Many investors and money managers turned bearish in late January when they were faced with the lackluster economic data combined with weak emerging market data. The negative sentiment made some managers sell their equities and invest in cash such as Treasuries and money market accounts.
When the market continued its downward spiral, Crosspoint Capital Management, a San Francisco tactical asset manager, made a contrarian move and sold all of its stock holdings and invested 100% of it in cash, said Kyle Shealer, a co-founder.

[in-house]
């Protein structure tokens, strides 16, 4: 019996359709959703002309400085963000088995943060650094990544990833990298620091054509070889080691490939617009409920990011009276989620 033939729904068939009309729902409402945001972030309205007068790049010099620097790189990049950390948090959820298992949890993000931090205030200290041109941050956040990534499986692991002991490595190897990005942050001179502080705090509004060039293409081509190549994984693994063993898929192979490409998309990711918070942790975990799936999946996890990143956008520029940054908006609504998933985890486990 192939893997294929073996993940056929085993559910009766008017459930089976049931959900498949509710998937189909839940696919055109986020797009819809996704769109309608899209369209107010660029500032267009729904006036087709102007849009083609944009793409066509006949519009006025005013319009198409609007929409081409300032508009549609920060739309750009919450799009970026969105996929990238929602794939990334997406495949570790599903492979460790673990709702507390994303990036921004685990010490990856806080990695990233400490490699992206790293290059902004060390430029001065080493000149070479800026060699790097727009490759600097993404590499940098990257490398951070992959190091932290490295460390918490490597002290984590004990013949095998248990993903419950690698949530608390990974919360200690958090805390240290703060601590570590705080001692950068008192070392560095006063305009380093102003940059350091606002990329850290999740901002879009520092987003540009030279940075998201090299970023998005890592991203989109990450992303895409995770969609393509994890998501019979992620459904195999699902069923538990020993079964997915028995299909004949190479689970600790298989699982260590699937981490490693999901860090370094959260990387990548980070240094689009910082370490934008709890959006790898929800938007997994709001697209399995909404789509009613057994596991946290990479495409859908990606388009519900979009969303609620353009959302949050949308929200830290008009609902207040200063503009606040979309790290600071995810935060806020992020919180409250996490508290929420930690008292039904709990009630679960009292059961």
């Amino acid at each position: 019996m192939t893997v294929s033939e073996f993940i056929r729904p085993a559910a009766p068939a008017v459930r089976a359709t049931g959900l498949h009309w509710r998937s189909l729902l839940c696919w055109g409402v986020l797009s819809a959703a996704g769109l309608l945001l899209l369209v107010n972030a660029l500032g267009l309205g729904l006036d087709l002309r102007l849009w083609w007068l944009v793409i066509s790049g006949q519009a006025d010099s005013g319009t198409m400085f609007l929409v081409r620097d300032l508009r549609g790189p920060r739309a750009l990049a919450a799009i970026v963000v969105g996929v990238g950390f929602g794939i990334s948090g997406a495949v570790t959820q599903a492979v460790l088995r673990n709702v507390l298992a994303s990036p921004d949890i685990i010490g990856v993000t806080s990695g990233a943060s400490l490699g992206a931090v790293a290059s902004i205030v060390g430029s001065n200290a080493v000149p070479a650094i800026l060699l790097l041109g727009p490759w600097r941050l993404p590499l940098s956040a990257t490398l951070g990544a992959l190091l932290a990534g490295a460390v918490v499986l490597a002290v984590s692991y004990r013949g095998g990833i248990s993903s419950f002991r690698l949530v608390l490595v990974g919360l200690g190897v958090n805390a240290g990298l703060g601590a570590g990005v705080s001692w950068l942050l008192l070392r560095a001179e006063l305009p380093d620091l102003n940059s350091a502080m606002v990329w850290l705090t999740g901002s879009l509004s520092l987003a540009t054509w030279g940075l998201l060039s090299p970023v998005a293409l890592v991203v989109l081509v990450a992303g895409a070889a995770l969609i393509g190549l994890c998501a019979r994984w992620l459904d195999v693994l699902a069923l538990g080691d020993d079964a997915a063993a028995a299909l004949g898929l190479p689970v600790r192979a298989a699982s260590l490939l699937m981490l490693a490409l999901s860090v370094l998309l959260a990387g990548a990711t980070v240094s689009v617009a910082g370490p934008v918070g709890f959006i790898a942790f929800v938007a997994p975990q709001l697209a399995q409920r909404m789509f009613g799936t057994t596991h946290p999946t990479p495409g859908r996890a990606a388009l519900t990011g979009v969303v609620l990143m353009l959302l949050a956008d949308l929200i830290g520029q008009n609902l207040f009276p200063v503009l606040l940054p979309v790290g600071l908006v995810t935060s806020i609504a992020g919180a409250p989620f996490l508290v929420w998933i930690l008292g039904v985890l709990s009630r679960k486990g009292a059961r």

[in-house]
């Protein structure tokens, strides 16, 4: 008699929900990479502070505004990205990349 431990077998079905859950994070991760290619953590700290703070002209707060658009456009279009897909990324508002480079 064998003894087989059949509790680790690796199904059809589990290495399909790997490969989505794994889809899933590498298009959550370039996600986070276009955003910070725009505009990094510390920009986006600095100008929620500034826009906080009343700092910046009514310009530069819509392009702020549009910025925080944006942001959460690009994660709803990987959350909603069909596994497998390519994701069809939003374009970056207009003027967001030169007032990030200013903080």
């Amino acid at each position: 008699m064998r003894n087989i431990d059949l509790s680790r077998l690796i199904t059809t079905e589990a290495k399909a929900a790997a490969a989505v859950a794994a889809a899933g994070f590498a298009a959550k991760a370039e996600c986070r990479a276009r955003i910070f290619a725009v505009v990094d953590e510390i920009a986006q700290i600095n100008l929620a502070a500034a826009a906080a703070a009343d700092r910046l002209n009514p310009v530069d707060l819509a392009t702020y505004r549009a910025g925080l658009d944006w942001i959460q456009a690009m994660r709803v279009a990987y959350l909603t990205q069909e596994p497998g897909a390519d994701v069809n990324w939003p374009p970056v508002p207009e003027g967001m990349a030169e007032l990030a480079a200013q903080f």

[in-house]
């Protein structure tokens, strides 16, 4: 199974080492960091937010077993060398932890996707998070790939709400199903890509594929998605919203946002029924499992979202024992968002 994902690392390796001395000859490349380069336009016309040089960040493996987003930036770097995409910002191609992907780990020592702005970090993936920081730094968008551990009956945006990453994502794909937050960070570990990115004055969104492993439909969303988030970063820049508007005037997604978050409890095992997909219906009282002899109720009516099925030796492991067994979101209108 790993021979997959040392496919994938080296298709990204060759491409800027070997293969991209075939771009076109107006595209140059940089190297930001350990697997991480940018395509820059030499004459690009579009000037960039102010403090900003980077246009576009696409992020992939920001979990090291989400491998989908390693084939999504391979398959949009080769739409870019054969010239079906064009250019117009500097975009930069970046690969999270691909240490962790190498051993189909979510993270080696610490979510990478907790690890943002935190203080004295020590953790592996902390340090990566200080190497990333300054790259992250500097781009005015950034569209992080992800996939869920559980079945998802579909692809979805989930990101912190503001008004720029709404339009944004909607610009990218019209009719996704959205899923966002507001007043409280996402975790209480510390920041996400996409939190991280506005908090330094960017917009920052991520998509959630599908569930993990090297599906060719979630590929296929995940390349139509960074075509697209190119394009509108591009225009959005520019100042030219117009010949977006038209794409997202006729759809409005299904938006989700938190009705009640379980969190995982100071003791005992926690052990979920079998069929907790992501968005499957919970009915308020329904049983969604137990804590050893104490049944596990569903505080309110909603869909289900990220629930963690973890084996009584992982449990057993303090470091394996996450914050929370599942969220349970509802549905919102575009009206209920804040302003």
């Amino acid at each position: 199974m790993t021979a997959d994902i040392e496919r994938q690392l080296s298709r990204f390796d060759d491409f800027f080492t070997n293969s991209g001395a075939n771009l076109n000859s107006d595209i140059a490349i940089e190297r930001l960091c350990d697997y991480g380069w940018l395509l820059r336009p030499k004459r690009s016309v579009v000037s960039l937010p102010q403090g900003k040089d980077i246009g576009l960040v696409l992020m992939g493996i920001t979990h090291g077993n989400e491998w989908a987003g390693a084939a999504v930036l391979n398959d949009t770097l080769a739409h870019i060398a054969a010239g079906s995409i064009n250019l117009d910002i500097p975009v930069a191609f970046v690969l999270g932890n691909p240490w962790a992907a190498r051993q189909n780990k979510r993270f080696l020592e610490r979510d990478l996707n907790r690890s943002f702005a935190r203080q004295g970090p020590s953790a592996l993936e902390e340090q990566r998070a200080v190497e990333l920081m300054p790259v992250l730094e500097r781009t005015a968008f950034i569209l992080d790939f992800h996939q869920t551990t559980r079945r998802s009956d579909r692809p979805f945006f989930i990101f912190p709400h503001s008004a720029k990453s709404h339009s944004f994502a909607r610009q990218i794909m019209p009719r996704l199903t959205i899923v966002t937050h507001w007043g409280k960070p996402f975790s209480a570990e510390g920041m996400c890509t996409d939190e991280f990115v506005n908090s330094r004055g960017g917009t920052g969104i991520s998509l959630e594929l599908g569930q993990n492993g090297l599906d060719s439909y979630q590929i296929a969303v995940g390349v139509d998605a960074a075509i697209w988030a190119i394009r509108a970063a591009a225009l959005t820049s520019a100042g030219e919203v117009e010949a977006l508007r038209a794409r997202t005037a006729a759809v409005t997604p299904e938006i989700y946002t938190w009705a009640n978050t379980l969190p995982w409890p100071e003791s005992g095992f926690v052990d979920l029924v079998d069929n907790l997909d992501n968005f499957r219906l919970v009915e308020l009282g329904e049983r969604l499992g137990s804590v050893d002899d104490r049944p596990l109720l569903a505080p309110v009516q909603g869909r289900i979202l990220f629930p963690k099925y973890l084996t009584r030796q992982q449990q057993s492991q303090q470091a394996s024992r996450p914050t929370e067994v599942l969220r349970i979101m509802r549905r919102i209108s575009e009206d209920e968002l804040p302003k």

"It was a big event when we went to cash," he said. "We're very aggressive on both sides. We were not trying to make money. It's often times a fool's errand to try to make money in a downward moving market."
As the market reversed its losses, Crosspoint got out of cash and moved back into stocks late in February. The firm typically invests in 20 to 30 stocks that are in the top 20% of the market based on performance data generated from its proprietary software.
"We had to get back in," he said. "We don't invest based on our gut feeling. We look at what the overall market is doing. We pick stocks from the technical data, but support it with fundamentals. Our first priority is not losing money. Our second is growing it."